5 Tacos and Beers
1175 Solano Ave. (at Stannage Avenue), Albany
If you visit 5 Tacos and Beers on a Monday, you’ll notice the Albany restaurant’s menu features tacos with nopales (cactus), portobello mushrooms, zucchini, corn, or other seasonal veggies. But the traditional beef, pork, fish, and chicken choices all have the day off. That’s because owner Lito Saldaña is so committed to the global “Meatless Monday” movement that he has crafted an entire vegan menu.
“I can make good plant-based tacos,” he told Nosh, “And I don’t need to mimic meat using artificial ingredients.” Monday’s “ceviche” is made from jicama, for example. And the (nut milk) cheeses are from The Butcher’s Son. “I don’t support big corporations,” says Saldaña. “We make everything in house and all our produce comes from local farms.”
His culinary stance — which includes use of organic produce whenever possible and a ban on artificial flavors, hormones, or antibiotics, as well as anything canned or microwaved — was shaped during childhood. Until Saldaña was 19, he lived with his family in a tiny town in Jalisco, Mexico. At the age of 6, he started working on the family farm, where they grew everything they ate, including tomatoes, corn, beans and melons. The family also grew and sold thousands of pounds of tomatillos, which they sent to Guadalajara. After completing 6th grade, he left school to help his father.
“My dad was my best friend,” said Saldaña. “He taught me everything. What I do now, it’s all because of him. Dad didn’t like milk or cheese, so we grew up almost vegan.” On the rare occasions that the family ate meat, they went hunting for rabbit or quail. “Once in a while,” concedes Saldaña, “Dad would go to the meat seller, and buy two kilos for 10 people, so we would each eat a few tiny bites of meat. Dad was a role model for me. He was very strong, but he didn’t eat much meat. He taught us to eat healthy.”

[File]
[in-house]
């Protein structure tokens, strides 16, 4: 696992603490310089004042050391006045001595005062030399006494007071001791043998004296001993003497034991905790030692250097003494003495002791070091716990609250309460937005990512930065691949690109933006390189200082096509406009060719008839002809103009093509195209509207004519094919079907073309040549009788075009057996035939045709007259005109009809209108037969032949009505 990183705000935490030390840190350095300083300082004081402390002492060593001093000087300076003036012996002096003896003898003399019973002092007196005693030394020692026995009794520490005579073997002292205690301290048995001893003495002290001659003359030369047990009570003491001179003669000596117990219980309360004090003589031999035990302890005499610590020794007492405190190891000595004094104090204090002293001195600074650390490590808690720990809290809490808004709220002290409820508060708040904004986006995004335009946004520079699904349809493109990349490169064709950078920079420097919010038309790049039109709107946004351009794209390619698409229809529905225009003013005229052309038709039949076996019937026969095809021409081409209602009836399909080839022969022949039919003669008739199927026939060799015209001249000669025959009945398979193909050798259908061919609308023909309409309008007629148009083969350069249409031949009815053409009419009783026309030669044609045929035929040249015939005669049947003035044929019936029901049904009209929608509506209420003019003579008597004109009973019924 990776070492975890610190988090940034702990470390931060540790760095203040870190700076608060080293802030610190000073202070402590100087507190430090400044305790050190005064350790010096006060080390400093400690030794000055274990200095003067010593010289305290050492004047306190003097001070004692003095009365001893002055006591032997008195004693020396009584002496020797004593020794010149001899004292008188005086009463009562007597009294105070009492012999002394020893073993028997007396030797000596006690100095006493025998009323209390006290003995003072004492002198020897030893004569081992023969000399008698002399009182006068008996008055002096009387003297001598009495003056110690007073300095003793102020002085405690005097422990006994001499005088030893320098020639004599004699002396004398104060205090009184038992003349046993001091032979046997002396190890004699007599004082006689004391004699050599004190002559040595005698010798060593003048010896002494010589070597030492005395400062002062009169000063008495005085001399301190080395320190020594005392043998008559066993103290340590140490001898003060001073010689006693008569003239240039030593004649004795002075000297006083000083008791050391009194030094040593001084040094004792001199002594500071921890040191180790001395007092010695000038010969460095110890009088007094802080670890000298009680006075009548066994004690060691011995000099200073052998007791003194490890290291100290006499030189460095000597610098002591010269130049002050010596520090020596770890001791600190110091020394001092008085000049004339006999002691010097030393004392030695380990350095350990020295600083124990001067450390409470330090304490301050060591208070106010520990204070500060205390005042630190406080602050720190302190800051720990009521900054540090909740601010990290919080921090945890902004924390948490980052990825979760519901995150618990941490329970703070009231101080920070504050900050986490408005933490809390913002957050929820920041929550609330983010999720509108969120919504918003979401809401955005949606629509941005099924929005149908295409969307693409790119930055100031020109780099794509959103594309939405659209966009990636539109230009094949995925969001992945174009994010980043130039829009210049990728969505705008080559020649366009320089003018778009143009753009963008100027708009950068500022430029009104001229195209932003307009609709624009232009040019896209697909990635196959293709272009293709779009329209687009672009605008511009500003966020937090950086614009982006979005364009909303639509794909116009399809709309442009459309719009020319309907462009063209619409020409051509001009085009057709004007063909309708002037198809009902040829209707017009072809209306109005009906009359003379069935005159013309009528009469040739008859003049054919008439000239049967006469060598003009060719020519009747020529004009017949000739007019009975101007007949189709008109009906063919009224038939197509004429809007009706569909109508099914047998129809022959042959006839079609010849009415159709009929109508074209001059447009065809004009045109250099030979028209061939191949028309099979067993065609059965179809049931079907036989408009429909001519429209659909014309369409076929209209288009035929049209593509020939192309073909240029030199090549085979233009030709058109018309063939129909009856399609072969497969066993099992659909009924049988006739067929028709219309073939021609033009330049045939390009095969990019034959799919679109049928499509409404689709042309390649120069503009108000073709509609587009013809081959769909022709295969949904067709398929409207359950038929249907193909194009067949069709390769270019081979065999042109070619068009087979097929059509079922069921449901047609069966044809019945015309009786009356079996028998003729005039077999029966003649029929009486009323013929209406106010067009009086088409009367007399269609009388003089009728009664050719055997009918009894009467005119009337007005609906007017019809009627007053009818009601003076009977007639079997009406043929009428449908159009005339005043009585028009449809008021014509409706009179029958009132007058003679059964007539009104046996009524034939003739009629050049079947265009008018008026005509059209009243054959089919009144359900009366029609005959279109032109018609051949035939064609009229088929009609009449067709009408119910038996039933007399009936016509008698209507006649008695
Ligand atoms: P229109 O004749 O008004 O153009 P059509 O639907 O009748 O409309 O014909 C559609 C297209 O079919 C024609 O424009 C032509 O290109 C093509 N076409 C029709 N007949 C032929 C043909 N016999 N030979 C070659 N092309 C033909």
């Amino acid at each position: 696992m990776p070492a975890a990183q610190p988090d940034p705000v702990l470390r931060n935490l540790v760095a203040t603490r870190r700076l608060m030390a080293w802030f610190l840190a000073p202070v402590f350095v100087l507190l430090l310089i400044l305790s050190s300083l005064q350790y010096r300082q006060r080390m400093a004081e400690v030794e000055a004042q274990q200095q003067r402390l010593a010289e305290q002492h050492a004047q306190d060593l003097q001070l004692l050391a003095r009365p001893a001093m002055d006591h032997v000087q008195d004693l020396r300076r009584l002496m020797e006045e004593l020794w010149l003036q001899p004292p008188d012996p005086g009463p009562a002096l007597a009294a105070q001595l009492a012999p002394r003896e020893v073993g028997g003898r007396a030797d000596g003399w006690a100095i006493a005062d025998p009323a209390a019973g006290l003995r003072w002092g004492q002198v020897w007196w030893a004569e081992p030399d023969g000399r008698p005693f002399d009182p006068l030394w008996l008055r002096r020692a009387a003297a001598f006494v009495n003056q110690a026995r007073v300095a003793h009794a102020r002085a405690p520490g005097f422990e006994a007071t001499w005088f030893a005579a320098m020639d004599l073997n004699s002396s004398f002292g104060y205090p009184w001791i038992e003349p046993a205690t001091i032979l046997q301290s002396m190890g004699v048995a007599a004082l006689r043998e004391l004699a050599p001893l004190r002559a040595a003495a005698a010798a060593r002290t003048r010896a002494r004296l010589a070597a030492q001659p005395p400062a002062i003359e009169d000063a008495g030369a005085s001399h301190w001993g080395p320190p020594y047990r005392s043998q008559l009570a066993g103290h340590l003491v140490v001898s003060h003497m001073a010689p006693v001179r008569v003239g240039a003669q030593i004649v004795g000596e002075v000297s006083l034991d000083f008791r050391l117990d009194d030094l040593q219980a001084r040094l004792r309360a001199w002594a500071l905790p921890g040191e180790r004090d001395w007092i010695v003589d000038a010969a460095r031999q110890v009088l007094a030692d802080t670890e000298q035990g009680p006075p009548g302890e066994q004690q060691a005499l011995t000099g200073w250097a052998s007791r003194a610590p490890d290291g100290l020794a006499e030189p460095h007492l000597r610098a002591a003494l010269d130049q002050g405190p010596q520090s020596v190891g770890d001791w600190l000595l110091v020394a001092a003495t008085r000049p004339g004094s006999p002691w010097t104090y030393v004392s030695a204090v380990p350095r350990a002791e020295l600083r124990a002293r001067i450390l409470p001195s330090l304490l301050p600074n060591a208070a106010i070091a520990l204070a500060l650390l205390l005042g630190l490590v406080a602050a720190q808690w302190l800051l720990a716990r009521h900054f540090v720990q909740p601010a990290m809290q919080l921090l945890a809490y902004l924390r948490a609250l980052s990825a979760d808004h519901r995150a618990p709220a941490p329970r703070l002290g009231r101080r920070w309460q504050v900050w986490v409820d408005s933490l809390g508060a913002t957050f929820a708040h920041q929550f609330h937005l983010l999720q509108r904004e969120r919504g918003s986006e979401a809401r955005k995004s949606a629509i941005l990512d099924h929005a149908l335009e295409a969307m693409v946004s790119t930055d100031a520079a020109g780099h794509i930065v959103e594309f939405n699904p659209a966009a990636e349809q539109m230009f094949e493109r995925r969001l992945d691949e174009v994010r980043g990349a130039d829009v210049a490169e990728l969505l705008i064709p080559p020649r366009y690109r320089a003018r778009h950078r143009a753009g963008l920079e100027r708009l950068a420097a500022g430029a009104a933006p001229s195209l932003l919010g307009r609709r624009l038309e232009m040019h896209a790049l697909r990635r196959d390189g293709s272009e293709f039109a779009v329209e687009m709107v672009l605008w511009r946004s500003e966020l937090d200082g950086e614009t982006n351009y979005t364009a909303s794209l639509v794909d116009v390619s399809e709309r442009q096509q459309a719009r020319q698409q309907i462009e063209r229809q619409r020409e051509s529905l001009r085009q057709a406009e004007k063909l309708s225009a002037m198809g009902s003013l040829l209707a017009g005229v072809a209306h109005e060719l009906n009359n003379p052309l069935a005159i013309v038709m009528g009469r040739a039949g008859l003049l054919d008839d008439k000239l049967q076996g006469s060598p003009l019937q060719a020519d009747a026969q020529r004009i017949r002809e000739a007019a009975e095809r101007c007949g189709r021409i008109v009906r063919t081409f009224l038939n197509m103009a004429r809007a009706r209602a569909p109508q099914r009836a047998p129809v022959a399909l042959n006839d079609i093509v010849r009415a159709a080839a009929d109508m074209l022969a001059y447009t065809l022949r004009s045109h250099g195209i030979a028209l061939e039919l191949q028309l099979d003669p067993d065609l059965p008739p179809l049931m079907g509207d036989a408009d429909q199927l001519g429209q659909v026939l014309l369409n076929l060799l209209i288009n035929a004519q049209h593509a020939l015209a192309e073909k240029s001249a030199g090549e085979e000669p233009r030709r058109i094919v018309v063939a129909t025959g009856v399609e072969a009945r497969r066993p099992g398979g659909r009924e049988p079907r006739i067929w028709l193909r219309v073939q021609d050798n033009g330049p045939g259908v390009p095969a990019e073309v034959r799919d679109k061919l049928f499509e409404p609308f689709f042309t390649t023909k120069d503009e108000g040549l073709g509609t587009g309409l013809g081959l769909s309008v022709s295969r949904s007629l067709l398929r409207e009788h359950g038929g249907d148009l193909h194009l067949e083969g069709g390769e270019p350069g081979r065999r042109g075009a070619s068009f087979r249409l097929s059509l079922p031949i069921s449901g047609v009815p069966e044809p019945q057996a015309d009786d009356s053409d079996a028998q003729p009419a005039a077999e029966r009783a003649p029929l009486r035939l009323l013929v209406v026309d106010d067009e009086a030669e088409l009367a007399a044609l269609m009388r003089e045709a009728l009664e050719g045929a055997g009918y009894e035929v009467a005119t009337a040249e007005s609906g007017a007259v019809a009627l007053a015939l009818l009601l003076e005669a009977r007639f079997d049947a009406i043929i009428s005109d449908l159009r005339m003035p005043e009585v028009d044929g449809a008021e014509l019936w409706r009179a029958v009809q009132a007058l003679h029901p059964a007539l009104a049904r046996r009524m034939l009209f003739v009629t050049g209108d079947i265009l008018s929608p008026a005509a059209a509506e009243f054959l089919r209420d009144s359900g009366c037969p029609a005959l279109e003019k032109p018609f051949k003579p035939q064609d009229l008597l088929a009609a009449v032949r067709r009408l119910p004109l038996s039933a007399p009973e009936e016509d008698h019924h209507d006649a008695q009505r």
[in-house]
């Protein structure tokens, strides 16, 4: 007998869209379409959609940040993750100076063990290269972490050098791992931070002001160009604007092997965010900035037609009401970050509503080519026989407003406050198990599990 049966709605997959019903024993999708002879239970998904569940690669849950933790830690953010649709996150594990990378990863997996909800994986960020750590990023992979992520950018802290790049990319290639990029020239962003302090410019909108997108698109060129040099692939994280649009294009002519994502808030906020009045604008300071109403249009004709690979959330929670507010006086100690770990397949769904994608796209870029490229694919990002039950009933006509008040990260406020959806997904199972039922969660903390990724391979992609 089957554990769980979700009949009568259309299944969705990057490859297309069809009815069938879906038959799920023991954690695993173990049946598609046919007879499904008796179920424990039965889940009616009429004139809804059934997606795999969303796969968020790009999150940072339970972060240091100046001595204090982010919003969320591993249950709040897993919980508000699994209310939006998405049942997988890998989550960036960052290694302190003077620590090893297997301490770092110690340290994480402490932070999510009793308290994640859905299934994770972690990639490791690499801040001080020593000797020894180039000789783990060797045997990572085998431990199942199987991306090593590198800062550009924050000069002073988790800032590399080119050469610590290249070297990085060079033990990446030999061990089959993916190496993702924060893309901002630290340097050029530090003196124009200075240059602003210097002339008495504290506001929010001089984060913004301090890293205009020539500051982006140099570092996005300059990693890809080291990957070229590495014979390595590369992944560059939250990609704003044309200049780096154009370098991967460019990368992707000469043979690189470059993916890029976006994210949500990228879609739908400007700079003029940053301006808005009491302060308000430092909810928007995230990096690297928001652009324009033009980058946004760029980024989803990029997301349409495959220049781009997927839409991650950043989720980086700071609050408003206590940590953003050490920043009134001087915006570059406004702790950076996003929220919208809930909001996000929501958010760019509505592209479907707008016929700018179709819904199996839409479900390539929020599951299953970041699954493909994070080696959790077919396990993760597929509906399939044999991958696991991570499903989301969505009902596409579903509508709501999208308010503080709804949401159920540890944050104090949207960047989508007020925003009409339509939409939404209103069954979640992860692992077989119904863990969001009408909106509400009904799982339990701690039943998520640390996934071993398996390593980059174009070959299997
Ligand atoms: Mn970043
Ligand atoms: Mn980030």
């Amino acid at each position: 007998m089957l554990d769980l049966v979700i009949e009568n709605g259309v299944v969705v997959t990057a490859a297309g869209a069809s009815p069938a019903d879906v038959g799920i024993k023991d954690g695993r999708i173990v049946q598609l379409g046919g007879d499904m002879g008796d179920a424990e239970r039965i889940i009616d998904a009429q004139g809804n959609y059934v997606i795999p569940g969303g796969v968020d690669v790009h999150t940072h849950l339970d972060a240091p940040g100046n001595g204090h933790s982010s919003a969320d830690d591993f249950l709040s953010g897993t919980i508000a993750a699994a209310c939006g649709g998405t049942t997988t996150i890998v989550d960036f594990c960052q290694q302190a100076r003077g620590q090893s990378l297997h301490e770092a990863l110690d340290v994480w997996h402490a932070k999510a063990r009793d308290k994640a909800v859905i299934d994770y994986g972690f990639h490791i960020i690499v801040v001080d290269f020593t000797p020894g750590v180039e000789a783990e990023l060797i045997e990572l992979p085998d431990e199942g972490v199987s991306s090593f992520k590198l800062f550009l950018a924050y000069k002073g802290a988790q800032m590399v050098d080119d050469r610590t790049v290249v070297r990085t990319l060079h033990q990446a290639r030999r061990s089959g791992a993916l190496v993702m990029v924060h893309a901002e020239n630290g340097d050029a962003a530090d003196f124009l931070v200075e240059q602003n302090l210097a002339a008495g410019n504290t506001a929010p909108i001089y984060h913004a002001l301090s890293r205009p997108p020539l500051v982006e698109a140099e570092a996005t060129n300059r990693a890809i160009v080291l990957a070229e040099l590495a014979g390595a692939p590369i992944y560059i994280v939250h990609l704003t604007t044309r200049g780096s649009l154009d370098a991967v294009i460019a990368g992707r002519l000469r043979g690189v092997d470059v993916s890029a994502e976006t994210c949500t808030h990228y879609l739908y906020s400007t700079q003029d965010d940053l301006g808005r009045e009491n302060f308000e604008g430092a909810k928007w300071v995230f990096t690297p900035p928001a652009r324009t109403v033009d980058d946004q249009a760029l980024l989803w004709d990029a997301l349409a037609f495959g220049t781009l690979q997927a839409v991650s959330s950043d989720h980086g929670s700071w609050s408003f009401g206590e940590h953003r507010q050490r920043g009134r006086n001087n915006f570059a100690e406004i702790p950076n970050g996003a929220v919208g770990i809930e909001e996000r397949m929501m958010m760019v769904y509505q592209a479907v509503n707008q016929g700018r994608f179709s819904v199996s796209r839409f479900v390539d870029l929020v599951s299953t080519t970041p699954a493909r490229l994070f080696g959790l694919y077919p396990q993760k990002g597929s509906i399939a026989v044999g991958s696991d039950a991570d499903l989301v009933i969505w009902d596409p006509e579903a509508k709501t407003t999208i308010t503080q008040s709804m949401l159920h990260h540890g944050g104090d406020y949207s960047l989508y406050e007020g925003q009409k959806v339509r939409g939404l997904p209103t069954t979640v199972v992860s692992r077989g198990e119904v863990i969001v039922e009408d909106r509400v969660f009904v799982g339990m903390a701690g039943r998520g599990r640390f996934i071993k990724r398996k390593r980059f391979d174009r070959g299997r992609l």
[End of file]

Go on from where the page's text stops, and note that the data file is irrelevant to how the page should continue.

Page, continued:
Even though he credits his mother for being a great cook, Chef Saldaña didn’t learn his kitchen skills from her. The 10 children in his family split their jobs down traditional lines. The boys worked the farm, and the girls helped their mother cook. In 1984, his two older brothers came to California. When brother Jorge opened Cancun Taqueria on Allston Way in 1990 and asked his younger brother to come and help, Lito Saldaña ended up in the kitchen and finally learned to cook.
“I cook like my mom used to, which may be different from other Mexican restaurants,” he says. “We only add salt, pepper, garlic, onions, fresh oregano, cilantro, tomato and tomatillo. We also marinate the meat.”
Saldaña used that philosophy to build Cocina Poblana, a Bay Area fine dining Mexican mini-chain that once had locations in Jack London Square, Emeryville and San Francisco. Those restaurants shuttered around eight years ago after struggling to find a foothold in the local food scene. He found more success with Los Moles, a more casual spot that serves eight different types of housemade mole sauce on a menu of burritos, tacos and quesadillas. That restaurant now has locations in Emeryville, El Cerrito and San Rafael.
5 Tacos and Beers is a departure from Los Moles, with a rotating weekly menu of five tacos and entrees like chicken birria, baby back pork ribs and fish in habanero mole sauce. Every dish is gluten free except for two of its five desserts. (Those two dishes are prepared in a separate fryer to avoid cross-contamination.)